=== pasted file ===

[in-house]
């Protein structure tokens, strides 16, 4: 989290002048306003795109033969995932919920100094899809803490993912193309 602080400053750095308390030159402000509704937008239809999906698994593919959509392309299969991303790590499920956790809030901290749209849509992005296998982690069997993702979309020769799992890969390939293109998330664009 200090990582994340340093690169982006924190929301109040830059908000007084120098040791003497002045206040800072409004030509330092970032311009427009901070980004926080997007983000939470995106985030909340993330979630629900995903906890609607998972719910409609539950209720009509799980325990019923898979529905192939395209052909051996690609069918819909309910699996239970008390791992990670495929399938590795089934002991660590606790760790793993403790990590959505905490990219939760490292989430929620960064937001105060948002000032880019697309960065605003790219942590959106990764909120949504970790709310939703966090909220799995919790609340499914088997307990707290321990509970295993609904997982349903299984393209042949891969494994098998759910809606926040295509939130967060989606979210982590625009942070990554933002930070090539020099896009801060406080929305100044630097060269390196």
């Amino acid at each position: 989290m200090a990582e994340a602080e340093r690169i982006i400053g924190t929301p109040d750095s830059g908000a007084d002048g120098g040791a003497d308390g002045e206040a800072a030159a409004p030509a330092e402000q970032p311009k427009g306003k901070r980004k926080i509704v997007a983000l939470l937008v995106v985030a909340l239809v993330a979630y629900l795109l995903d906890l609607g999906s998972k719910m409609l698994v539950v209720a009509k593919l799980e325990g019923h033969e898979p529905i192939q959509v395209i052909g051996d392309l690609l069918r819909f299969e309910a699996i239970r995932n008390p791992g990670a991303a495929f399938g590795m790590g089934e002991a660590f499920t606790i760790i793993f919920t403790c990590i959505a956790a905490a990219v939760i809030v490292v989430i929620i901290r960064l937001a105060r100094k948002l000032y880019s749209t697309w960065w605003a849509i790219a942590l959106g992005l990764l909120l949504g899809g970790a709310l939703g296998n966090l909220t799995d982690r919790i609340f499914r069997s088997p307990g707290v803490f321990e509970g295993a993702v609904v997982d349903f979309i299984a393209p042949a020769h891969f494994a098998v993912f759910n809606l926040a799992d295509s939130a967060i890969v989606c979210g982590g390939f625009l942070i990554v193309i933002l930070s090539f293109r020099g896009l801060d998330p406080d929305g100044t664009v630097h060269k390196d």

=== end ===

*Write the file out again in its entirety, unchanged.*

[in-house]
């Protein structure tokens, strides 16, 4: 989290002048306003795109033969995932919920100094899809803490993912193309 602080400053750095308390030159402000509704937008239809999906698994593919959509392309299969991303790590499920956790809030901290749209849509992005296998982690069997993702979309020769799992890969390939293109998330664009 200090990582994340340093690169982006924190929301109040830059908000007084120098040791003497002045206040800072409004030509330092970032311009427009901070980004926080997007983000939470995106985030909340993330979630629900995903906890609607998972719910409609539950209720009509799980325990019923898979529905192939395209052909051996690609069918819909309910699996239970008390791992990670495929399938590795089934002991660590606790760790793993403790990590959505905490990219939760490292989430929620960064937001105060948002000032880019697309960065605003790219942590959106990764909120949504970790709310939703966090909220799995919790609340499914088997307990707290321990509970295993609904997982349903299984393209042949891969494994098998759910809606926040295509939130967060989606979210982590625009942070990554933002930070090539020099896009801060406080929305100044630097060269390196």
């Amino acid at each position: 989290m200090a990582e994340a602080e340093r690169i982006i400053g924190t929301p109040d750095s830059g908000a007084d002048g120098g040791a003497d308390g002045e206040a800072a030159a409004p030509a330092e402000q970032p311009k427009g306003k901070r980004k926080i509704v997007a983000l939470l937008v995106v985030a909340l239809v993330a979630y629900l795109l995903d906890l609607g999906s998972k719910m409609l698994v539950v209720a009509k593919l799980e325990g019923h033969e898979p529905i192939q959509v395209i052909g051996d392309l690609l069918r819909f299969e309910a699996i239970r995932n008390p791992g990670a991303a495929f399938g590795m790590g089934e002991a660590f499920t606790i760790i793993f919920t403790c990590i959505a956790a905490a990219v939760i809030v490292v989430i929620i901290r960064l937001a105060r100094k948002l000032y880019s749209t697309w960065w605003a849509i790219a942590l959106g992005l990764l909120l949504g899809g970790a709310l939703g296998n966090l909220t799995d982690r919790i609340f499914r069997s088997p307990g707290v803490f321990e509970g295993a993702v609904v997982d349903f979309i299984a393209p042949a020769h891969f494994a098998v993912f759910n809606l926040a799992d295509s939130a967060i890969v989606c979210g982590g390939f625009l942070i990554v193309i933002l930070s090539f293109r020099g896009l801060d998330p406080d929305g100044t664009v630097h060269k390196d």